Higher percentage of women now getting lung cancer, Time says, despite dip in mortality rates
Women now account for "disproportionately high number" of lung cancer diagnoses.
That's true despite overall mortality rates having "fallen significantly in recent decades" — and in spite of women traditionally having "smoked less than men and thus developed and died from lung cancer less often."
At least that's the conclusion of an article in Time magazine by Jamie Ducharme, a piece from the end of last year just sent to me by a friend for this blog.
Ducharme's story indicates that part of the reason for the overall dip in the disease, the most deadly form of cancer in the United States, is because medical advances have been occurring for decades, and because there have been major decreases in smoking.
But the "why" of the shift from "what was historically a men's disease" apparently is not apparent.
|Alice Berger, PhD.
"It's completely unknown right now," Time quotes Alice Berger, a Ph.D. who researches genetics and cancer at Seattle's Fred Hutchinson Cancer Research Center.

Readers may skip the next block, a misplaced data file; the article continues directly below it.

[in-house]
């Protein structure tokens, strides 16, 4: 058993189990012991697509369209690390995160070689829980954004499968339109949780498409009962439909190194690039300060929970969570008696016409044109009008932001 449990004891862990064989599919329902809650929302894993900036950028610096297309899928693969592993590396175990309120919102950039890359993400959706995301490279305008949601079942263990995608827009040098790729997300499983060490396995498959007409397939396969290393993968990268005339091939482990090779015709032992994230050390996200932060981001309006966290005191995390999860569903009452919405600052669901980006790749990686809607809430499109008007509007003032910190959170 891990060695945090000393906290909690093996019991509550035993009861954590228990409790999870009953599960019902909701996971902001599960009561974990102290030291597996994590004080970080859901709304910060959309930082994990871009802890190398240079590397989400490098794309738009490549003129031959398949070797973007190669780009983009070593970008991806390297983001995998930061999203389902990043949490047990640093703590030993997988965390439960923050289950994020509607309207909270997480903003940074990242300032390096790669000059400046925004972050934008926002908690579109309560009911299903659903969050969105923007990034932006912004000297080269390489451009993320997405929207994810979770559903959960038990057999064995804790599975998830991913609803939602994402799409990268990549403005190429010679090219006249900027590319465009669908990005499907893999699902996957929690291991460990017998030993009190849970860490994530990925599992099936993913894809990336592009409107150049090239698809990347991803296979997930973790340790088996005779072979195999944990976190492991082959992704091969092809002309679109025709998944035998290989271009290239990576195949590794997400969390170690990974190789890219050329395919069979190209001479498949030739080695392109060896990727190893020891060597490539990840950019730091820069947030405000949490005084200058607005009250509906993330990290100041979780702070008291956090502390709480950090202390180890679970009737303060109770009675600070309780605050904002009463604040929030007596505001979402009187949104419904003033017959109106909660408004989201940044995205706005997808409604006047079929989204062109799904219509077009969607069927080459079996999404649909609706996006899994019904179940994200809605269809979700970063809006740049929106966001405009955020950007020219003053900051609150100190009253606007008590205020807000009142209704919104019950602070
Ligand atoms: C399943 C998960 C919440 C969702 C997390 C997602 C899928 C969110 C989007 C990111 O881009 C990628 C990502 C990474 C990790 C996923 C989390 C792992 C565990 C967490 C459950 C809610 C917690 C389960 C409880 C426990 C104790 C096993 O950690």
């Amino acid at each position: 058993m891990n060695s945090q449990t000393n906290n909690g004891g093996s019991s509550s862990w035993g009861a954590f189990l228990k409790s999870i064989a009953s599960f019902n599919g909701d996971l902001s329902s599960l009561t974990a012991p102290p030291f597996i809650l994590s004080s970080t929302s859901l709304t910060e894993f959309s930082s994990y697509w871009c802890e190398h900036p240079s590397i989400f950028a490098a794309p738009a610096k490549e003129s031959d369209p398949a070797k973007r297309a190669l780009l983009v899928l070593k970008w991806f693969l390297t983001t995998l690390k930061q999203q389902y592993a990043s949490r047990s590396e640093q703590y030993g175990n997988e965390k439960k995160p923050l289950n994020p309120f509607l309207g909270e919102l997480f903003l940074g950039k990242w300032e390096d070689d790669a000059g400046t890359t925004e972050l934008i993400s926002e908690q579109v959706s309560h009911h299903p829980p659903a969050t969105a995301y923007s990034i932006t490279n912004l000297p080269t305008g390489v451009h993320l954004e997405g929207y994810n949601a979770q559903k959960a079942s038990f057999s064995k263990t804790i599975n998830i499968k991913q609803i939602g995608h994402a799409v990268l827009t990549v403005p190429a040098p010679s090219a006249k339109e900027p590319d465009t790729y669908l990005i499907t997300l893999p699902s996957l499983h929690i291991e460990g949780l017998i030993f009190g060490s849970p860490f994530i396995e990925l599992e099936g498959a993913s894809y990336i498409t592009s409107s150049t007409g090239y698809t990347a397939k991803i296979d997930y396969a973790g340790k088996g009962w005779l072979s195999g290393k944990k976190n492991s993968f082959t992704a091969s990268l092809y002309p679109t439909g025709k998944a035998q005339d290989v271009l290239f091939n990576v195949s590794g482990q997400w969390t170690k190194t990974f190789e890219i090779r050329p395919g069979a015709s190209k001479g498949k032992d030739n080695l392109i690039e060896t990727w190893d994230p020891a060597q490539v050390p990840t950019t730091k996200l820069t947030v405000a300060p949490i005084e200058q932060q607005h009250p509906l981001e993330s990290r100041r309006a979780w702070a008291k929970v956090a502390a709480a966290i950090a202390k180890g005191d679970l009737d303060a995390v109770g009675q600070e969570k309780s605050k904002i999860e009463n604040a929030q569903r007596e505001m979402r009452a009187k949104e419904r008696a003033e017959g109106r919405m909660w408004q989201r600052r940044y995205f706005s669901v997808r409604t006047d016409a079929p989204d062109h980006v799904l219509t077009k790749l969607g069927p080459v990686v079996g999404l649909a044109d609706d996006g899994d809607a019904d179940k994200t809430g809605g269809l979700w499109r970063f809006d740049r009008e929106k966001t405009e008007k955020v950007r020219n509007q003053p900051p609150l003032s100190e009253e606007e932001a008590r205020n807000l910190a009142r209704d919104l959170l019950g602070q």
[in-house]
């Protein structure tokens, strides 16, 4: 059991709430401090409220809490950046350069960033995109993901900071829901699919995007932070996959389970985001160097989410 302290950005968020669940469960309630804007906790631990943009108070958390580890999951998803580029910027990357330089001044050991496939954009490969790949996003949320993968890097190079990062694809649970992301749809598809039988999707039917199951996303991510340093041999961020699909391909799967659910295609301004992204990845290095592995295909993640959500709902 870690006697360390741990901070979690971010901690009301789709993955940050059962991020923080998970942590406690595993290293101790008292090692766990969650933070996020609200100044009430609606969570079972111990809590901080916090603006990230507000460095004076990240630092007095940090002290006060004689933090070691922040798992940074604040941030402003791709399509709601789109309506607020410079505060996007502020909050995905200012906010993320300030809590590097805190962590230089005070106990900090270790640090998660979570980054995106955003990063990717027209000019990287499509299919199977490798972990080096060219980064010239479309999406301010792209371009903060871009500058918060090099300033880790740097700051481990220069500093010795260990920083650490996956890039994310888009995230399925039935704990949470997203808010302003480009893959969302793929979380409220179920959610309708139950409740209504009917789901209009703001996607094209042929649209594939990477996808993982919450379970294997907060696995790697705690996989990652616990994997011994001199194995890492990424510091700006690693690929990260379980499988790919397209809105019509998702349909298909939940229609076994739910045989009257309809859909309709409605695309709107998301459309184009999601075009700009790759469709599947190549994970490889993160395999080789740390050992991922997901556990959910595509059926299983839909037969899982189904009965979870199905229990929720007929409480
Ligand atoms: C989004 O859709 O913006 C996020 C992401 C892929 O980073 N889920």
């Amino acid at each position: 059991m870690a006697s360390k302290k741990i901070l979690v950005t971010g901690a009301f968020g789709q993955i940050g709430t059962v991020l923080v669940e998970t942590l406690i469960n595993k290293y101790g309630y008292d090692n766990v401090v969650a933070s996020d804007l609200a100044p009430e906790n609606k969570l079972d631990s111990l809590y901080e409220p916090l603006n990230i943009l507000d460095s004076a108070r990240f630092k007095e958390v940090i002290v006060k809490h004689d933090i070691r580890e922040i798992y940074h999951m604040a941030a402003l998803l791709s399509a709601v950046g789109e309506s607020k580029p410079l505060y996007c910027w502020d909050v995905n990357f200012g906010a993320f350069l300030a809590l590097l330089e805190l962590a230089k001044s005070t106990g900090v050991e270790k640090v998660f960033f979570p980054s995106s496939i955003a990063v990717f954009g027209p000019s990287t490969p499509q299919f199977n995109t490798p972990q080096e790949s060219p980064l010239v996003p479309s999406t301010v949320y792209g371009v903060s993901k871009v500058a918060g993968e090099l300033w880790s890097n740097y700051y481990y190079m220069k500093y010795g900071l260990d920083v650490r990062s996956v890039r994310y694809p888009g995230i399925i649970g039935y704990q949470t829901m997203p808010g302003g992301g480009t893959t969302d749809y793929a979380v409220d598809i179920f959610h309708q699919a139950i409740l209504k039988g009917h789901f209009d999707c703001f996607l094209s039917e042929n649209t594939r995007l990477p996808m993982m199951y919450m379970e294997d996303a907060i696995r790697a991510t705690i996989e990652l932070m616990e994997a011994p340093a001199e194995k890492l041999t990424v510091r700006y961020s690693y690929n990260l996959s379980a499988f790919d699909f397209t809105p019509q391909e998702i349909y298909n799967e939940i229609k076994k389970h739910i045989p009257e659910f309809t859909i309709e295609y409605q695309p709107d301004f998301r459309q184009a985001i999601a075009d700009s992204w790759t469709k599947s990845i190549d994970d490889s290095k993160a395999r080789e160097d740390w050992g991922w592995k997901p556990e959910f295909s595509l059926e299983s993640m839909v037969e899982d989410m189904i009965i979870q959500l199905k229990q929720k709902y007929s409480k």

And Dr. Ahmedin Jemal, co-author of a study in the New England Journal of Medicine, is also quoted as saying "smoking habits cannot totally explain the demographic shifts" even though his 2018 report "showed that "rates of long-cancer incidence actually rose over the past 20 years among women born around either 1950 or 1960."
Researchers have determined, in fact, that "the type of lung cancer most common among nonsmokers disproportionately affect women, and young women are more likely to have a gene mutation often found in the tumors of nonsmokers."
The mutation, not incidentally, does respond well to newer targeted therapies, Berger notes in the piece.
She also repeats a theory that "quirks of female sex hormones or women's immune systems could be responsible" for the disproportion.
A lot more information on scientific research can be found in "Rollercoaster: How a man can survive his partner's breast cancer," a VitalityPress book that I, Woody Weingarten, aimed at male caregivers.